Many modern-day gamers missed out on some of the near-past’s best games, and many hardcore fans are looking for a reason to play their favorite games again. Thankfully, developers are more than happy to help. More than almost anything else, the current console generation is characterized by the influx of “remastered” versions of older games, which give players the opportunity to revisit classic titles with upgraded graphics and, sometimes, additional content.
For instance, Sony triumphantly reintroduced its immaculate survival-horror The Last of Us to PlayStation 4 audiences last year, and is looking to repeat its success with a God of War 3 remaster later this July. Microsoft’s all-in on the remaster game, too; while Halo: The Master Chief Collection got off to a shaky start, with its sloppy matchmaking issues, Microsoft’s issuing an apology in the form of a remastered version of Halo 3: ODST, which is making its way to fans right this second.
343 Industries‘ Bonnie Ross previously made a statement about the free release, apologizing for the company’s mistakes:
This has been a humbling experience and highlighted how we as a studio can – and need – to do better for Xbox fans around the world. We are so grateful to our fans who have stood by our side and we appreciate all of your patience as we worked through these issues.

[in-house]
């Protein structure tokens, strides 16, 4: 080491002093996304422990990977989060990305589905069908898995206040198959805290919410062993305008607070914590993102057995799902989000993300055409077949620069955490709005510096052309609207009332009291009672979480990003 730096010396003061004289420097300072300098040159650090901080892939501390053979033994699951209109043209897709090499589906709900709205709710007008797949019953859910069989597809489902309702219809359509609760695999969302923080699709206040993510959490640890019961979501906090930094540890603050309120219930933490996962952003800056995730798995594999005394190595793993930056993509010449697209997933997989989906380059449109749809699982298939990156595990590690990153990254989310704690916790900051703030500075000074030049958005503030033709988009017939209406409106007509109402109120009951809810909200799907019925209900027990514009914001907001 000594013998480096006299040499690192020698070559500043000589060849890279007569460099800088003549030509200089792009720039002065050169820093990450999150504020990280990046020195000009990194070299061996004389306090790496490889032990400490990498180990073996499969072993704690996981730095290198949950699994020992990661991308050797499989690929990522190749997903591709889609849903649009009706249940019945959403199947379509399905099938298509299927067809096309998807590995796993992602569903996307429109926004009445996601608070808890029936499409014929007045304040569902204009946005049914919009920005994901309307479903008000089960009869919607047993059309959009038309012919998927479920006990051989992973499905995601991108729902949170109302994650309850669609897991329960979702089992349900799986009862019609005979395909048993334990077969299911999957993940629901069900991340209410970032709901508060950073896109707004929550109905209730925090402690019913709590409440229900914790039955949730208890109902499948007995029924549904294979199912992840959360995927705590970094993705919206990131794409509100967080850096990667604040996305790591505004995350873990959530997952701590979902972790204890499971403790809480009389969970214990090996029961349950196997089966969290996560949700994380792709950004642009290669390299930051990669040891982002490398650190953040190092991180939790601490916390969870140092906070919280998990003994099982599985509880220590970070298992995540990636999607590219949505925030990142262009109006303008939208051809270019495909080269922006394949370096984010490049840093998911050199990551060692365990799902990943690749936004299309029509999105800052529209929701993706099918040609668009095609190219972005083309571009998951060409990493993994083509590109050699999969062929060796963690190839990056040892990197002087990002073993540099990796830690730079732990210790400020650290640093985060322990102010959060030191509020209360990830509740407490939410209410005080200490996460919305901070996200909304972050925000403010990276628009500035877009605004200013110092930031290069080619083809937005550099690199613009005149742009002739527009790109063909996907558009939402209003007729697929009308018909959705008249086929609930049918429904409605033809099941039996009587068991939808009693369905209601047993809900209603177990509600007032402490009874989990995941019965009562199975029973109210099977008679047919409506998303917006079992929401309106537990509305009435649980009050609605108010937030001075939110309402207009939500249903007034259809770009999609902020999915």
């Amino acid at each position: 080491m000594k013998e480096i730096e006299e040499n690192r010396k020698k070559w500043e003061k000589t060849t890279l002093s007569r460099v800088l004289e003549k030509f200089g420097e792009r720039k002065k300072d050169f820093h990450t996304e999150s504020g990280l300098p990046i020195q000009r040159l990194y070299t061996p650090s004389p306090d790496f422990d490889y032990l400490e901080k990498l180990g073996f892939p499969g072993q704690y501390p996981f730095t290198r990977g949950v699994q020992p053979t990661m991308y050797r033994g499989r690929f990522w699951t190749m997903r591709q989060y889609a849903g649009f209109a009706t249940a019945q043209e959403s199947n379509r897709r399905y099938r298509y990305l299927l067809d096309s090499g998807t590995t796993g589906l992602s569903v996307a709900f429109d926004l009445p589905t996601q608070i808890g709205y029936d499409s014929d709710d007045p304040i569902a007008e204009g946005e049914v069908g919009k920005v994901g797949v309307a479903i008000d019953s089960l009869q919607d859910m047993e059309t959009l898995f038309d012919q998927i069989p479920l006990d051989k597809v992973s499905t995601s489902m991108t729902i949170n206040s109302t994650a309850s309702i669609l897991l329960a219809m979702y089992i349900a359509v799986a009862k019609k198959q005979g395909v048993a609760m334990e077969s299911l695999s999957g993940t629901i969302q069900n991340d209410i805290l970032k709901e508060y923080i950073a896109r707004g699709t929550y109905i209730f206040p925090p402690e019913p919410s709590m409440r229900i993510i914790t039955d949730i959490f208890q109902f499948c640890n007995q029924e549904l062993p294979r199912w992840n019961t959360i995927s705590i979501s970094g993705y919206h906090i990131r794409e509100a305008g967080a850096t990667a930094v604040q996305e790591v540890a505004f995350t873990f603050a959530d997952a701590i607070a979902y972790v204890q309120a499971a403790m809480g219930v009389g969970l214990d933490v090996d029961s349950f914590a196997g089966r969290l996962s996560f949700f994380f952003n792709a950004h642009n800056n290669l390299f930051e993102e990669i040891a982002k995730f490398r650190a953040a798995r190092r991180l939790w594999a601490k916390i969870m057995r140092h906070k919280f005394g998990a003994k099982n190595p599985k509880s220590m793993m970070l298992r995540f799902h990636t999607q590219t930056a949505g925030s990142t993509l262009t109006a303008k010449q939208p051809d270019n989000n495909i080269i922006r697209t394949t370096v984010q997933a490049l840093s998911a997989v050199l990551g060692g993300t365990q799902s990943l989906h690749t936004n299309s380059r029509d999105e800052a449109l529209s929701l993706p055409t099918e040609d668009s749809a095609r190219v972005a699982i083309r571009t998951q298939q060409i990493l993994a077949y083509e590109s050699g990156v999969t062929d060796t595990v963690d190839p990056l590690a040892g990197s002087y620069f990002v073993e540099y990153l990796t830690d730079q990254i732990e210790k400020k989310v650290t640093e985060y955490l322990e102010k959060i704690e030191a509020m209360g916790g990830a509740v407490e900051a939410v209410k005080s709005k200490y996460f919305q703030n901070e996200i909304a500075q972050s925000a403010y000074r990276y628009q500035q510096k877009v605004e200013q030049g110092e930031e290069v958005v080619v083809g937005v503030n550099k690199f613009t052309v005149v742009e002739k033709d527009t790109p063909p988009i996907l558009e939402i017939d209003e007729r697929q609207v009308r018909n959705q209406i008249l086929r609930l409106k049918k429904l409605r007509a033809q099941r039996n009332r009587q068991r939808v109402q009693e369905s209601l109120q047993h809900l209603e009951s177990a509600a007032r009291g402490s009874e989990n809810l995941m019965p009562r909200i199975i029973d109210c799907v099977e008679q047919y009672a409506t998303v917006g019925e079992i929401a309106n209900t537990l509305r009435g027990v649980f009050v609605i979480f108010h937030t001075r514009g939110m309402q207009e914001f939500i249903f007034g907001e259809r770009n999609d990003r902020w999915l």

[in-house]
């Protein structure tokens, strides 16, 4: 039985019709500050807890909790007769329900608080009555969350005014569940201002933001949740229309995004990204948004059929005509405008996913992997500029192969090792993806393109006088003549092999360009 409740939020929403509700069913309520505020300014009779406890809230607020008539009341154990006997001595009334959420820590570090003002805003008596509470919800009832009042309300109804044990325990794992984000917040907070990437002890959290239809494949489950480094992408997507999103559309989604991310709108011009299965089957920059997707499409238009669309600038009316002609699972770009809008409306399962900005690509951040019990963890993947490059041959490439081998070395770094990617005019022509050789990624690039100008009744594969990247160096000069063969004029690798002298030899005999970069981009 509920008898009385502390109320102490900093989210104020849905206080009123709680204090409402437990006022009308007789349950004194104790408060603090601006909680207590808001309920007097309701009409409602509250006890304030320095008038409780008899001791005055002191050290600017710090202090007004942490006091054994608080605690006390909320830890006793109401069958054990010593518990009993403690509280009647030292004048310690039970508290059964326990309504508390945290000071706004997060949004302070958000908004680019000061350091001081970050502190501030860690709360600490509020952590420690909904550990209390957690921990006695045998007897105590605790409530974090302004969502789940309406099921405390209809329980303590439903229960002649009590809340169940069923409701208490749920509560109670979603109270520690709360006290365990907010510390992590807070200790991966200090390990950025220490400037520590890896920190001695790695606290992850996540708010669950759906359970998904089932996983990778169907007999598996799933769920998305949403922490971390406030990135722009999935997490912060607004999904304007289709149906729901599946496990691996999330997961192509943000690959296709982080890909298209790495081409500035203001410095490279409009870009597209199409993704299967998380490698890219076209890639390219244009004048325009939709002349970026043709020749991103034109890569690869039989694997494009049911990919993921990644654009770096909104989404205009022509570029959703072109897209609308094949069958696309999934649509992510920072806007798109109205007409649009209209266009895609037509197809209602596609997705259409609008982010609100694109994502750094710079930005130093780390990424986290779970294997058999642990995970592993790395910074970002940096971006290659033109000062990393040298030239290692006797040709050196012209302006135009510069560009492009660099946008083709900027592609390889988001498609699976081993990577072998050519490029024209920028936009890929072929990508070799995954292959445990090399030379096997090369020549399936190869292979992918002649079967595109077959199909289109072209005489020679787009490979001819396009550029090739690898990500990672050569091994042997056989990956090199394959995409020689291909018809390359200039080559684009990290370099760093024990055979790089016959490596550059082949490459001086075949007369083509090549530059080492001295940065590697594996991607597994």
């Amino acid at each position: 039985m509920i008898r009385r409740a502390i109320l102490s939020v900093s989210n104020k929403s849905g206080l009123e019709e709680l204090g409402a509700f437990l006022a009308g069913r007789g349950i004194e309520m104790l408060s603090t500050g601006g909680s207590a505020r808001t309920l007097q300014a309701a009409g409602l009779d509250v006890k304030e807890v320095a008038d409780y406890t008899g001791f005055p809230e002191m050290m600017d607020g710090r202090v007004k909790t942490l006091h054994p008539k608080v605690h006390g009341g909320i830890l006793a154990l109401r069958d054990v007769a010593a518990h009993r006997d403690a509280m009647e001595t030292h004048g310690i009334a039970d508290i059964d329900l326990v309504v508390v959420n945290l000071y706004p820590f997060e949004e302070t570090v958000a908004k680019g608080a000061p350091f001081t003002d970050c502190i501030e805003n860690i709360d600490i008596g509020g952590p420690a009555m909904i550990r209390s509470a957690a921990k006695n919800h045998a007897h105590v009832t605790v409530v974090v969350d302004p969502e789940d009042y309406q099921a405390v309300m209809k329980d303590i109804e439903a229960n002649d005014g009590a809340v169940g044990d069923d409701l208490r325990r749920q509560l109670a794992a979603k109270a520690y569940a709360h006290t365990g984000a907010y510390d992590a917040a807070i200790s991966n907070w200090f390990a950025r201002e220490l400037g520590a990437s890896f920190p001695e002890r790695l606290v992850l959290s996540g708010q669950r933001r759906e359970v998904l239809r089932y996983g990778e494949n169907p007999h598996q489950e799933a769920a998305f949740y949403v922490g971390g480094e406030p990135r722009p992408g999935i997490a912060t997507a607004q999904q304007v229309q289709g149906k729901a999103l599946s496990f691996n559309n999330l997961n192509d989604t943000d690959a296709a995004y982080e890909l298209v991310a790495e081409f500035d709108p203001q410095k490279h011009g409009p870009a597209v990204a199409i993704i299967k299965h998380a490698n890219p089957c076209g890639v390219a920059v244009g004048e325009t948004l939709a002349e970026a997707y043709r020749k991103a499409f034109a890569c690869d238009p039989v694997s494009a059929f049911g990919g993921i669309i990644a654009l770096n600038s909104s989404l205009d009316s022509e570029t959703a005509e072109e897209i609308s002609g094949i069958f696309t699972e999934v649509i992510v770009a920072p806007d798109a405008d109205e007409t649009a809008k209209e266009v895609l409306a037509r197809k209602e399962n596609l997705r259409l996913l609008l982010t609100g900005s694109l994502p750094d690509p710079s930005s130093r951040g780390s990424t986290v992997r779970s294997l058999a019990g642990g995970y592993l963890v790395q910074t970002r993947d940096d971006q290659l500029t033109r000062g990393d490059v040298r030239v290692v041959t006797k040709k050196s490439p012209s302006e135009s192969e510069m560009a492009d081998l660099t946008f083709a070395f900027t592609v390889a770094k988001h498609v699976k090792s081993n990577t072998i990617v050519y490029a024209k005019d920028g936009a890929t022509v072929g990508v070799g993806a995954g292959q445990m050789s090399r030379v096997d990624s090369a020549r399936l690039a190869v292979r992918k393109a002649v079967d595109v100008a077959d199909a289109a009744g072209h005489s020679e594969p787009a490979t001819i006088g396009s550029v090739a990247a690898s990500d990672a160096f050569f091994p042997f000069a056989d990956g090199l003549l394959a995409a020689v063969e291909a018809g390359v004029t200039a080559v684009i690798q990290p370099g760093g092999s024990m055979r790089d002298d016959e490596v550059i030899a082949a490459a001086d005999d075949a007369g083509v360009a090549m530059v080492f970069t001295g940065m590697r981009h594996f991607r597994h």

Earlier this week, a rumored May 29 release date for Halo 3: ODST appeared on Xbox.com, only to be labeled by the official Halo Twitter account as “a placeholder… inadvertently listed on the Xbox Store.” Oddly enough, that “placeholder” wasn’t too far off the mark; fans who bought Halo: The Master Chief Collection for the Xbox One between November 11 and December 19 should receive ODST download links on Xbox Live soon, if they haven’t already.
Players who can’t get online this weekend shouldn’t worry, either. According to the online community Halo Waypoint, the game will still be available to them, because “all distributed codes will disappear from the in-console message after June 30, 2015, but will still be redeemable.” After June, users can get in touch with Microsoft‘s Xbox Live support to have the re-release of Halo 3: ODST installed on their systems.
The Halo 3: ODST remaster provides players with the game’s original single-player campaign, which now runs in glorious 1080p resolution and 60 frames per second. However, the remaster doesn’t include ODST’s popular Firefight game mode. For those fans who don’t qualify for the complimentary code, the Halo 3: ODST remaster can be purchased from the Xbox Store for $4.99; of course, in order to play it, users also need to own Halo: The Master Collection.
The remaster of Halo 3: ODST is now available for Xbox One via the Xbox Store.